New Hampshire is a hill Michael Bennet is willing to die on.
The Colorado senator is scaling back his efforts in Iowa and refocusing his dark-horse presidential candidacy on the Granite State. He’ll be barnstorming its near and far reaches for the next two months, holding town-hall meetings.
“This is it, man, this is it," says Bennet, professing to be hopeful about his prospects.
“Obviously, I gotta get some luck along the way," he says. "But I haven’t had my bump yet — and New Hampshire still hasn’t made up its mind, so the next 60 days are going to be critical.”
Normally, I’d dismiss that as whistling past the political graveyard, particularly since the affable Coloradan is languishing just above the asterisks in the state’s standings.
But this strange, unsettled campaign cycle has seen hopefuls rise and fall like carousel horses as anxious Democrats cast about for a candidate they are confident can beat President Trump.
Having won two Senate terms in purple Colorado, Bennet, like Minnesota three-term Senator Amy Klobuchar, has a strong claim to swing-state electability. Further, his center-left political profile feels like a good fit with practical New Hampshire. Or as Bennet puts it, in a nod to the state’s two Democratic senators, “If we run on an agenda that Jeanne Shaheen and Maggie Hassan can win on, then we can win, and probably will win. If we run on an agenda they can’t run on, we can’t win.”
Although it’s obviously a gamble driven by necessity, I like Bennet’s decision to scale back his Iowa efforts and double down on New Hampshire for a process reason: It’s harder for busy Iowans to participate in their state’s time-consuming caucuses than it is for Granite State residents to vote in New Hampshire’s primary.
But with 37-year-old political phenom Pete Buttigieg currently the hot moderate commodity in both Iowa and New Hampshire, the obvious question is this: Why Senator Mike rather than Mayor Pete? After all, Buttigieg can cite recent polls, whereas Bennet is left to point to glowing praise from well-known Democrats like James Carville and Victoria Reggie Kennedy.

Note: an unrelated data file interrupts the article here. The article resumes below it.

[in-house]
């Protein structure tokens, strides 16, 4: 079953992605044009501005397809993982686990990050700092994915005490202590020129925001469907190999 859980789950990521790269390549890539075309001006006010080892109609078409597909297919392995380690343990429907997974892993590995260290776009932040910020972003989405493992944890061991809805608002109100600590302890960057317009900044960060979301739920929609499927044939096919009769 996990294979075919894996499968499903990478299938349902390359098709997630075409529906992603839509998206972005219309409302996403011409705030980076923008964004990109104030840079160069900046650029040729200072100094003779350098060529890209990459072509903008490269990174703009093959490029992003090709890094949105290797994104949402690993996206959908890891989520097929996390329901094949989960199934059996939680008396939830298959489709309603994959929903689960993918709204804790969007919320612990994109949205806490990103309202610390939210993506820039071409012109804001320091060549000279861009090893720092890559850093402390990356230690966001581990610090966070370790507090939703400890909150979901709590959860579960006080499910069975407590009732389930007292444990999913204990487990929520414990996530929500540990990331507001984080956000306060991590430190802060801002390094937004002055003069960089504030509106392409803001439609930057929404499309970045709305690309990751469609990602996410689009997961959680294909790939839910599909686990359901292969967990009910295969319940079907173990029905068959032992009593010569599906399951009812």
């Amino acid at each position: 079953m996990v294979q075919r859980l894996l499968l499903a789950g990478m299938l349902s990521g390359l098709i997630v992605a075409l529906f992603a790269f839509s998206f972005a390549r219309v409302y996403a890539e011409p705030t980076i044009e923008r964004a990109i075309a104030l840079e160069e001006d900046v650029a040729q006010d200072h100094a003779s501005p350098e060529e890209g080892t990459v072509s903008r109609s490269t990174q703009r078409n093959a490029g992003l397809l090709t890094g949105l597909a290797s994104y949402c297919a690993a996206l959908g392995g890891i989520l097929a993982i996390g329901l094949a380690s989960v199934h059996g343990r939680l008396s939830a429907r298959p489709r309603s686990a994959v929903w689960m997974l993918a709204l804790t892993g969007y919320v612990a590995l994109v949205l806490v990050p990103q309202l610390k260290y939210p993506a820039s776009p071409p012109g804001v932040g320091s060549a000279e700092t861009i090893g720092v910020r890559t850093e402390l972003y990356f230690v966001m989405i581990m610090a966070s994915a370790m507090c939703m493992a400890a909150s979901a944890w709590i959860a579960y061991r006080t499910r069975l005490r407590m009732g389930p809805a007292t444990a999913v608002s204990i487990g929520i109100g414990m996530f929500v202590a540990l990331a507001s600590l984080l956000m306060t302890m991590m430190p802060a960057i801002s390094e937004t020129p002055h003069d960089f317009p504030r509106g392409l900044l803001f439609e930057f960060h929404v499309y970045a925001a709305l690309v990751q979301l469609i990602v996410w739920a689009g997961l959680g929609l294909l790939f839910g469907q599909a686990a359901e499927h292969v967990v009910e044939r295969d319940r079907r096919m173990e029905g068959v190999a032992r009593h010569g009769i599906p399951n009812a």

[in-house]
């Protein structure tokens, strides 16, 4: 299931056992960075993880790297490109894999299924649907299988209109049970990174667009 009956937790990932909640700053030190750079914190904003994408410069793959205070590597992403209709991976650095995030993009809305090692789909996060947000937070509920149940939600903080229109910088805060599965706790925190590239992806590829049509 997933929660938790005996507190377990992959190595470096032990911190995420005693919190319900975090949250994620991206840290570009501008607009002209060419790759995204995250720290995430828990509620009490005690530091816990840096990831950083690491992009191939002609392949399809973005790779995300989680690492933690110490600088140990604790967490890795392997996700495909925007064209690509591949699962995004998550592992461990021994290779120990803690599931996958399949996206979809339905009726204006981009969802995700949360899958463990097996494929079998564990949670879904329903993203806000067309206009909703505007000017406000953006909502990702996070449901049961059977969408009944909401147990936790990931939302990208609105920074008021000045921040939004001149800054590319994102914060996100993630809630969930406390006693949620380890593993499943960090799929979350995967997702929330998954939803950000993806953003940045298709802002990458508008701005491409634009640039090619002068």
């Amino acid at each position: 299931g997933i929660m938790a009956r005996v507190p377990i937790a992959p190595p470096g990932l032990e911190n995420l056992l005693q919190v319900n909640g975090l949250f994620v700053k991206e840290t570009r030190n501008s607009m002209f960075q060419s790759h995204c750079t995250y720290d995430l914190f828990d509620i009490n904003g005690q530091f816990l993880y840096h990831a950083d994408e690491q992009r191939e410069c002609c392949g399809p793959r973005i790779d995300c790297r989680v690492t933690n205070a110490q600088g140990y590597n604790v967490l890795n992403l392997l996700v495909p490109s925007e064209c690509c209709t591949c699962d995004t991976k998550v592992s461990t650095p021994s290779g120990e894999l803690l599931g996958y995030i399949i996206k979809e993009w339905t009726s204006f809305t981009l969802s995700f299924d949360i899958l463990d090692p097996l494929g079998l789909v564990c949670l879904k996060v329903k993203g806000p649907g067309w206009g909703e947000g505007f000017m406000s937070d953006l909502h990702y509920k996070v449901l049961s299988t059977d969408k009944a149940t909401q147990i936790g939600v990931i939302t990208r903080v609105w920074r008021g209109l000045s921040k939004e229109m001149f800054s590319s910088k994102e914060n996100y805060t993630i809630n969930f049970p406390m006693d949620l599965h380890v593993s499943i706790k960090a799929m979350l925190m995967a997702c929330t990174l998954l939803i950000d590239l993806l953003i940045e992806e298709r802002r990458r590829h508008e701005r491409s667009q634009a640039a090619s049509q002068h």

After professing respect for his rival, Bennet draws this distinction: “The city [South Bend] that he ran in Indiana has a budget that is a third the size of the school district [Denver Public Schools] I ran in Colorado. And I’ve had 10 years in the Senate, which is enough time to understand how to get some things done, but also why the most important things don’t get done.”
The conversation turns to Joe Biden’s charge that Buttigieg pilfered his Medicare for All Who Want It public-option plan from the former vice president.
“That means they must have both stolen it from me,” Bennet says good-humoredly, noting he has long advocated adding a public option to the Affordable Care Act.
This week, he’s emphasizing his plan to dramatically reduce poverty in America, key aspects of which are a substantial increase in the child and earned income tax credits, and transforming the former into a monthly, rather than once-a-year, income supplement. He also calls for debt-free public college (room and board included) for all low- and moderate-income students, and a $15 national minimum wage, though with a differentiated phase-in for rural areas.
Democrats can accomplish things like that if they don’t get hopelessly bogged down in a Medicare for All battle, says Bennet, who professes perplexity at the muddle Elizabeth Warren had made there. The Massachusetts senator now says she’d strive to enact a Medicare option in her first 100 days as president, and then push for full, private-insurance-eliminating, single-payer system in year three.
That means she’d spend her entire first term trying to pass “two massive health care bills," Bennet says.
“Why go through it?” he asks. “Pass the Medicare option, my bill, and if people want to get off private insurance, they can get off private insurance. Just let it happen.”
I mention that when I have previously written about Bennet, one regular reader refrain has been that they’d be inclined to support him if they thought he was viable.
“That’s my job,” he says. “I gotta get my head above water. I gotta give people a sense I can win.”
Scot Lehigh is a Globe columnist. He can be reached at firstname.lastname@example.org. Follow him on Twitter @GlobeScotLehigh.